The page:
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naramata-blend

Life in a slow place that quickly steals your heart.

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British Columbia

Leaf off already

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Orchard

 

Still banging on about the fall colours. Can’t help myself this year. A few more photos from a walk today in the Village.

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Shut the front door! Guessing they painted the door of this Village home in the fall.
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Heritage Inn and flaming friend.
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Manitou Park looking lonely but pretty.
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Naramata’s only sidewalk.
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Lion’s Head Japanese Maple.

Naramata Falls

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It is possible to take landscape photos in the Okanagan that don’t include the lake. Yesterday’s fall walk with friends to the dramatic canyon that created Naramata Falls is in my hood. The first time we discovered the falls it was like an unbelievable scenic bonus. Our raspberry farm borders one of the numerous creeks (Arawana) that spills water into the lake but this much larger one has carved an impressive canyon that doesn’t get much sunlight and is home to mosses and other flora that stand apart from much of the Okanagan’s desert-like environment. It smells all damp, mouldy and piney and the rushing water is audible long before its visible.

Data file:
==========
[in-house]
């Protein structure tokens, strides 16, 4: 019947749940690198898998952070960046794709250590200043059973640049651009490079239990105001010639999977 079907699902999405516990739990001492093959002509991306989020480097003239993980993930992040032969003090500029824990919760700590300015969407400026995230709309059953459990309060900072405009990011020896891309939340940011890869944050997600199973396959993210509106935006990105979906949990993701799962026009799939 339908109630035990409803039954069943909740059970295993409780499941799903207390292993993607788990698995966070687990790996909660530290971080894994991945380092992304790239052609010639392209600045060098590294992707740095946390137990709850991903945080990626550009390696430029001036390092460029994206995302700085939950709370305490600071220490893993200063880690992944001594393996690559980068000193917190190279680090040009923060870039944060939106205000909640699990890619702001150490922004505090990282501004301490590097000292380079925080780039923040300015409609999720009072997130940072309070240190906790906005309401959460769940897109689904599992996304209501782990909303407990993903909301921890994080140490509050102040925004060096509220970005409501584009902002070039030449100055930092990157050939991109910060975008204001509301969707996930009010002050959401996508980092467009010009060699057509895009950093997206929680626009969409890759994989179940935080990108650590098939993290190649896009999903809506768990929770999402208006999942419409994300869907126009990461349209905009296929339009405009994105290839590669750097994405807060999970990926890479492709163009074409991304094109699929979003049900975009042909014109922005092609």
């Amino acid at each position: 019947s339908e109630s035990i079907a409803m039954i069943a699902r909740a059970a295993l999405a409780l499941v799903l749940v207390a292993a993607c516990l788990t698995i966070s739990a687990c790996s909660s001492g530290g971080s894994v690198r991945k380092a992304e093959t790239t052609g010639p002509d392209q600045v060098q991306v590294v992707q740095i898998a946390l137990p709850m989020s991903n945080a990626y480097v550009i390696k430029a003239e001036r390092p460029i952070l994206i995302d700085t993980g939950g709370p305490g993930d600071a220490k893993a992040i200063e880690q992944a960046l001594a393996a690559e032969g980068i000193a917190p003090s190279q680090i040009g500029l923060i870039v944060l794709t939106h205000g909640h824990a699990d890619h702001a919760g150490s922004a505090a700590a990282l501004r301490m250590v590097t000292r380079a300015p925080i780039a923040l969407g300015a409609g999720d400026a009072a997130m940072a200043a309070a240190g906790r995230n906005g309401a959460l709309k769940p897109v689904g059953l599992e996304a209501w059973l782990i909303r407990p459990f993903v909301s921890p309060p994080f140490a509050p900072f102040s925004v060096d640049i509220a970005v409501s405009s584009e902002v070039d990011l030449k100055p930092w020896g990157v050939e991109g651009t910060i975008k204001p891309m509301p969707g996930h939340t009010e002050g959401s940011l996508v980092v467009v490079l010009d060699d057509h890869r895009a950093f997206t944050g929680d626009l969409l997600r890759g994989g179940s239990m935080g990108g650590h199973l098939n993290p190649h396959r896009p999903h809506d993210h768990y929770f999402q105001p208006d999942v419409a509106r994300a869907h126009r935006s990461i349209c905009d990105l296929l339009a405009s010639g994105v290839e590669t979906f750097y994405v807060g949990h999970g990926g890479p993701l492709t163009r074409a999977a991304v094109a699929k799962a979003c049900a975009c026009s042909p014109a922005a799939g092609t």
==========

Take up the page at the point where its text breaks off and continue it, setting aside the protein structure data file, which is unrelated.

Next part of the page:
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Working without a net here (tripod), I did my best to brace myself and hold my breath to capture the falls with a long shutter opening, hence the blurry leaves.
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I used a rock as a tripod in this shot.
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I love this interesting angle.

 

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It would have taken a lot of years of rushing water to carve this canyon wall.
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The canyon, just above the Trans Canada Trail or Kettle Valley Rail trail, is a cool place for a summer hike on a hot day. 
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Thanks guys for your patience as I lagged behind taking photos.

Enjoying capturing this long autumn long kiss goodbye this year.

The long gleaming farewell

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Old vines with the Naramata Bench in the background